Friday, September 25, 2020

Ga. nursing-home scheme may cost taxpayers $76 million

A federal investigation said the owner of a Georgia nursing home chain improperly used a legal loophole to score $300 million in bonus payments for his chain. That could cost Georgia taxpayers $76 million, Max Blau reports for Georgia Health News, in partnership with ProPublica's Local Reporting Network

Twenty years ago, Ronnie Rollins, who owned a for-profit chain of nursing homes, thought of an unorthodox way to qualify for bonus Medicaid payments meant to go to non-profit nursing homes. By having non-profit partners apply for bonus payments, Rollins believed he could convince federal officials that the non-profits owned the agencies, Blau reports.

Because the idea pushed the limits of the law, Rollins asked the Georgia Department of Community Health for approval. The department agreed, as long Rollins gave the department a portion of the bonus payments; officials "hoped to use the money to help stabilize Medicaid reimbursement rates for providers across the state," Blau reports.

Over the next 20 years, Rollins built one of the state's largest non-profit health-care networks, today called Community Health Services of Georgia, and brought in about $300 million in bonus payments. In the 2017 fiscal year, CHSGa brought in over $650 million in total revenue, Blau reports.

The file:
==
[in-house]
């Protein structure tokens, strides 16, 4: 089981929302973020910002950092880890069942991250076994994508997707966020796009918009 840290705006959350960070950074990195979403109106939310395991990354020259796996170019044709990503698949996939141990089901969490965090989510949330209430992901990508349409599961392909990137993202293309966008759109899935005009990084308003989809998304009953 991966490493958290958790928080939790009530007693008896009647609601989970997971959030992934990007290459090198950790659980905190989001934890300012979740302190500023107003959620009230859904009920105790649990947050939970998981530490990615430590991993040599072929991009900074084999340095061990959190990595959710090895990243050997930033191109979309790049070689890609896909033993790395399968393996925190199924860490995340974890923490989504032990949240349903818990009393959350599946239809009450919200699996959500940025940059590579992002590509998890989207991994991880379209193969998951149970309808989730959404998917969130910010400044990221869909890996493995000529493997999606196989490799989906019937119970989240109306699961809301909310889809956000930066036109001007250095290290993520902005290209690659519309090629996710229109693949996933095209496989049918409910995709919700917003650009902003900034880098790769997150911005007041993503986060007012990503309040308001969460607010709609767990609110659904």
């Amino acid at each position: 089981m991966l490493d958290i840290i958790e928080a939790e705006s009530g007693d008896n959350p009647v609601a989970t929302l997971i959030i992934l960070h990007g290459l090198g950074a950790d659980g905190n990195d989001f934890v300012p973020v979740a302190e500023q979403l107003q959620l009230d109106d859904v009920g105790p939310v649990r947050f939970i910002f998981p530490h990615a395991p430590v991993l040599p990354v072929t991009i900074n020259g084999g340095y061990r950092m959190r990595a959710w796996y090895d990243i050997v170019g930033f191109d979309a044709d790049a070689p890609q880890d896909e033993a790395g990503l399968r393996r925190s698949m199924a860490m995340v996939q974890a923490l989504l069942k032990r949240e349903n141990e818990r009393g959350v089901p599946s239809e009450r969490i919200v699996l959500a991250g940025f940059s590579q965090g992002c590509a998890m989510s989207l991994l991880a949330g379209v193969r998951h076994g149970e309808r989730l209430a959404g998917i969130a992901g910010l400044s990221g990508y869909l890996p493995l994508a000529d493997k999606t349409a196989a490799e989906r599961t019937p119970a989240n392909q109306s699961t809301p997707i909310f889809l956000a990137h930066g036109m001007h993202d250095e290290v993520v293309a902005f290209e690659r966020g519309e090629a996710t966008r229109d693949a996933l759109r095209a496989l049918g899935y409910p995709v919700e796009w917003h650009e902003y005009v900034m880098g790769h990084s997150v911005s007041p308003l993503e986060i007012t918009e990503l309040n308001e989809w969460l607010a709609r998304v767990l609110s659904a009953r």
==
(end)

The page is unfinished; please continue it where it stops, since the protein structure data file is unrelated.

Federal officials say Rollins' workaround threatens the state's ability to collect Medicaid funds. In 2014, the Centers for Medicare and Medicaid Services ruled that some of Rollins' bonus payments were inappropriate; payments under the program have halted, and CMS is seeking $76 million in repayment from the state. The state has appealed, but if it fails, taxpayers will be on the hook for repaying the money.

Since Medicare and Medicaid reimbursements to the chain halted six years ago, the nursing homes have reported below-average staffing levels, more than twice the average deficiencies as the average nursing home in Georgia, and the chain has been fined more than $1.2 million for violating patient-safety standards, according to the GHN and ProPublica investigation. The chain's 55 nursing homes also have a 4.9% covid-19 death rate, compared with the statewide average death rate of 3.3% for nursing homes.

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